Seeking and finding

My mom says she remembers well the Sunday morning when she was out of town and my dad called to tell her I had decided I wasn’t going to church anymore. She said to him, “You mean, ever?” I was 15, immersed in a secular culture at school and also influenced by extended family members who were less than friendly toward Christian Science—which I had been raised in—and so I had decided I was “against” organized religion. I had even written a thoughtful essay in school that explored and explained my views, and on that Sunday morning had handed the essay to my dad. My parents perceived that I had made my decision thoughtfully, not rebelliously, and so allowed me to make my decision on attending church independently from that point forward.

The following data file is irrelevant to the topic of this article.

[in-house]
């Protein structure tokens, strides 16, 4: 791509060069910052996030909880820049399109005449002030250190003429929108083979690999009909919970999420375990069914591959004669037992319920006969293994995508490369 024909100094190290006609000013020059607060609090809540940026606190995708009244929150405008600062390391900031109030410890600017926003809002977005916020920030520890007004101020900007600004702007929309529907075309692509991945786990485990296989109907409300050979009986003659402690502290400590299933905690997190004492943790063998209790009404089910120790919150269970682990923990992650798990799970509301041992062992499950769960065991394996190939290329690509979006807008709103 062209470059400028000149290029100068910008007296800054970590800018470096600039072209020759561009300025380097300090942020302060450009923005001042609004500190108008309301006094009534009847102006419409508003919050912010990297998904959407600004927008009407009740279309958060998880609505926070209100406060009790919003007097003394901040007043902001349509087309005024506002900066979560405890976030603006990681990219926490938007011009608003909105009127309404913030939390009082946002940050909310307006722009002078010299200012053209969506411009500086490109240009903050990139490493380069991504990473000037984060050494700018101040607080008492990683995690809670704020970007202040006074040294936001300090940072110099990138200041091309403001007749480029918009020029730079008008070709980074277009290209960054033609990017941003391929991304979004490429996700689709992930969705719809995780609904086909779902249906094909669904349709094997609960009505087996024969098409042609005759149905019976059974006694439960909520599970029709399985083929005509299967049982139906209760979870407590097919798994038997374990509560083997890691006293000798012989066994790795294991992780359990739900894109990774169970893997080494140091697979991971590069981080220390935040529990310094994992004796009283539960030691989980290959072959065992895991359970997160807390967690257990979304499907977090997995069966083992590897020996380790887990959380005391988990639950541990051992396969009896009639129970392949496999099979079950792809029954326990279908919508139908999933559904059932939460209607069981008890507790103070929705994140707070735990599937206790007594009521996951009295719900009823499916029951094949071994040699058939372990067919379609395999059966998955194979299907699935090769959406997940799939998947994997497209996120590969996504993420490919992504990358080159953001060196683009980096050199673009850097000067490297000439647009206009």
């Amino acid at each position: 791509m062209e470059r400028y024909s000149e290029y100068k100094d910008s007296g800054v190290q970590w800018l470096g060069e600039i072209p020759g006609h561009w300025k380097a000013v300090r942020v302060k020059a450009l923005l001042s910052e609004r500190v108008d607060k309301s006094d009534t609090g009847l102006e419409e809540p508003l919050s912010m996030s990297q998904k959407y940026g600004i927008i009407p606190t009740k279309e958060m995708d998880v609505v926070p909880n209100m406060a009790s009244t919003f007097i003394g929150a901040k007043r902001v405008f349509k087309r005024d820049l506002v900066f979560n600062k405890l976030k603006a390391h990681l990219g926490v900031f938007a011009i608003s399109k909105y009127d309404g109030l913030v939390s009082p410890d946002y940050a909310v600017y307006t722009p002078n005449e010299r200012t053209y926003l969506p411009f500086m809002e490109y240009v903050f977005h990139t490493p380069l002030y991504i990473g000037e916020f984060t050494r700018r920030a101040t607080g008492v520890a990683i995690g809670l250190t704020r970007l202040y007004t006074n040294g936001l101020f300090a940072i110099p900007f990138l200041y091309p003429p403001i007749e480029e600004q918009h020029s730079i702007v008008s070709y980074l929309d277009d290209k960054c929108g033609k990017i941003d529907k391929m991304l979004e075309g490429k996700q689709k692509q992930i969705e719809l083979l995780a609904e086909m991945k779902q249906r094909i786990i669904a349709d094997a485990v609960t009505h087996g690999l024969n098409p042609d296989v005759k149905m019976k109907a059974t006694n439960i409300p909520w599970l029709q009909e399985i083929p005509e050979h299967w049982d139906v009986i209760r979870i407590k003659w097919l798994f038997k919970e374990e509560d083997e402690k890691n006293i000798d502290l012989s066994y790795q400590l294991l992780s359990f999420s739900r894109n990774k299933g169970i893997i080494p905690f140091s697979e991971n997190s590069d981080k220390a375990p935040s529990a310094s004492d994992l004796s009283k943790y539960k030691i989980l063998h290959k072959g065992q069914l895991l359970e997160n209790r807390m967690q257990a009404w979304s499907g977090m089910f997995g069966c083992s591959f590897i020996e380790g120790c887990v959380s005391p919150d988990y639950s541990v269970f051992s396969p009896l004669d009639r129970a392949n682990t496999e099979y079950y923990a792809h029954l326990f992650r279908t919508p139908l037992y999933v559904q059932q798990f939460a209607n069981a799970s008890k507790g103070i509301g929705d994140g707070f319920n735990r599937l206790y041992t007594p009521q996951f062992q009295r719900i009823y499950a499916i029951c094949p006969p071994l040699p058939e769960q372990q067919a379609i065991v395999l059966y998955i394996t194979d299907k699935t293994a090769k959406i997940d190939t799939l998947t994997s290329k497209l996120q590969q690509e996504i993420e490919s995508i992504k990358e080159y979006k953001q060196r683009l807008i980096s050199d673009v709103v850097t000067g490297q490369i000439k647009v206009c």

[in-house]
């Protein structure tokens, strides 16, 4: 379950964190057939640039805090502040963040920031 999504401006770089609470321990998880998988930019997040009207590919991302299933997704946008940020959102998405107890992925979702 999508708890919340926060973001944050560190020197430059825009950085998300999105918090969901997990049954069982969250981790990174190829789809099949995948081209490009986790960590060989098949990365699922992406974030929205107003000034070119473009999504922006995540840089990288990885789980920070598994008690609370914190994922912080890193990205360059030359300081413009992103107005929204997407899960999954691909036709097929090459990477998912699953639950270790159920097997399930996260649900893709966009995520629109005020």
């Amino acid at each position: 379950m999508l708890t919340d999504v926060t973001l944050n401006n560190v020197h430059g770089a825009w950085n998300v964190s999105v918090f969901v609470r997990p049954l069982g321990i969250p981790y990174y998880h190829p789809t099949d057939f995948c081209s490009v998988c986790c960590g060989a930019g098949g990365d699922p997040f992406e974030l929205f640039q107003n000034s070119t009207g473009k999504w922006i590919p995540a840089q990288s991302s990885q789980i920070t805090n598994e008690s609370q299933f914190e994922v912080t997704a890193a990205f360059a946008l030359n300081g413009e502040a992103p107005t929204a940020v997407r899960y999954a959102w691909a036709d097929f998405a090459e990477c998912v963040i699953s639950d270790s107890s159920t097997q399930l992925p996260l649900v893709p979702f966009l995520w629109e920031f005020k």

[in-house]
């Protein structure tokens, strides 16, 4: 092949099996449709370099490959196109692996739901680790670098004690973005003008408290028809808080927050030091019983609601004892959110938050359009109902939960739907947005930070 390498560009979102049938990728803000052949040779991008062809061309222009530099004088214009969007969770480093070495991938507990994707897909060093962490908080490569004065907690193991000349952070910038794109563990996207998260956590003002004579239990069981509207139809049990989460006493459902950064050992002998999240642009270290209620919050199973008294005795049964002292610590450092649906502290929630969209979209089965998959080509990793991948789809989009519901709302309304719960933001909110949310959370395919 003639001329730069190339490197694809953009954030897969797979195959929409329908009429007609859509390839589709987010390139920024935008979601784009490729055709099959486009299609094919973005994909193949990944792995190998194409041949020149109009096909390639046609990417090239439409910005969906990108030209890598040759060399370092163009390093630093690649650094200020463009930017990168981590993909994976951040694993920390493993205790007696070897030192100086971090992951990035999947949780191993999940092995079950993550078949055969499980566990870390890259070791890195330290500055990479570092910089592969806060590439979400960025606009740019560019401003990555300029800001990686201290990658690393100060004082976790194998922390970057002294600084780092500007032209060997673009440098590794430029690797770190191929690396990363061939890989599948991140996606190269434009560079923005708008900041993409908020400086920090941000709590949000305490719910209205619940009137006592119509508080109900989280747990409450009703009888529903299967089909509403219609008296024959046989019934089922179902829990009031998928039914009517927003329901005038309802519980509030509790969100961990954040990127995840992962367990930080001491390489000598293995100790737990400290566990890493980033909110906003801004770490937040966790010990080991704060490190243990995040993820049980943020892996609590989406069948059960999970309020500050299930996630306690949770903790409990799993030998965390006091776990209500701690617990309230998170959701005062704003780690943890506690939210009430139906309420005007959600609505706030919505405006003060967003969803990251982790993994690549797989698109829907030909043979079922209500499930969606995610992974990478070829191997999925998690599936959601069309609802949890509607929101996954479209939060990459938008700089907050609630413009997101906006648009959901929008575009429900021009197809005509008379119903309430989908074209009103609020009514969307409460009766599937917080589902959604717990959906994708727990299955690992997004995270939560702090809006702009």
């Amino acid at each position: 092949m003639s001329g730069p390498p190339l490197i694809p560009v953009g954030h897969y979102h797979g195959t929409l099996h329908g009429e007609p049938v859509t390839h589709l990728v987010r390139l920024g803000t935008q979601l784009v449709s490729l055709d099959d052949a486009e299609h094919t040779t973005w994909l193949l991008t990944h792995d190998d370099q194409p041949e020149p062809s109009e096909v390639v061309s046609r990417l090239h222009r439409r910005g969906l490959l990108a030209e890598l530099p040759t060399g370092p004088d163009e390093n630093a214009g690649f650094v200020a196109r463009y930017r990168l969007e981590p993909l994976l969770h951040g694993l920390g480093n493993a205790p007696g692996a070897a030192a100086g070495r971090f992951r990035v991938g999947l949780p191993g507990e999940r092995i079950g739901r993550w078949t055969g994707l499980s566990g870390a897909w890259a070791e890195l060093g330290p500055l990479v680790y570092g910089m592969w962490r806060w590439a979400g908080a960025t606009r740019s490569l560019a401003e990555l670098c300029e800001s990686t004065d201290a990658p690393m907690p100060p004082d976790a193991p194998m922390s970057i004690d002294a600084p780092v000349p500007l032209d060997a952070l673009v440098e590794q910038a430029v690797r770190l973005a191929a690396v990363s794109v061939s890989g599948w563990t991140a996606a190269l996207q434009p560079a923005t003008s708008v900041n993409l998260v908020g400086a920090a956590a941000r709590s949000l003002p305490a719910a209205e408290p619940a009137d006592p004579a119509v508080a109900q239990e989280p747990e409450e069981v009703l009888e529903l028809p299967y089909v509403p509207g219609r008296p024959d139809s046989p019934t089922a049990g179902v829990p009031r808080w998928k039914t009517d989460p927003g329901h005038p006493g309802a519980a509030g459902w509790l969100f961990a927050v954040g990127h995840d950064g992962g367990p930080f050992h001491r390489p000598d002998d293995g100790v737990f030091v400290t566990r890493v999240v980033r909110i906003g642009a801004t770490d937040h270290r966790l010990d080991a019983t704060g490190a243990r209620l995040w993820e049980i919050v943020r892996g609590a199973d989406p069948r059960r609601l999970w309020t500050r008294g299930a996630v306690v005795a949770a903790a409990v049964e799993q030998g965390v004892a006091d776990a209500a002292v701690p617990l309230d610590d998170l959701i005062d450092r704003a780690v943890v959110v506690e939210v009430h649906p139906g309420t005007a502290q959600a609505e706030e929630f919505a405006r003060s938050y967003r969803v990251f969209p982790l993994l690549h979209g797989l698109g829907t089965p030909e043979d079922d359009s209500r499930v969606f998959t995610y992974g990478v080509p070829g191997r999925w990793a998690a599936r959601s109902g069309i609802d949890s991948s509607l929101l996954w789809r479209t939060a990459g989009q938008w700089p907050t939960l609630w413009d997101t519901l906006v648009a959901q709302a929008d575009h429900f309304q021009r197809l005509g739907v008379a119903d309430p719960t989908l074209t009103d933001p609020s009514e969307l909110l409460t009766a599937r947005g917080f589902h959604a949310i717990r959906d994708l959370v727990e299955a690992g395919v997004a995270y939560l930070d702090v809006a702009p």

My youthful journey of exploring and determining what I believed in spiritually took twists and turns along the way. There were years in which I felt that I didn’t at all believe in God or any higher power and had no interest in spirituality. There were other years in which I yearned to know more about life and truth, and so began to read widely about various religions and spiritual beliefs. Occasionally, I would attend church services of different denominations, including Christian Science.

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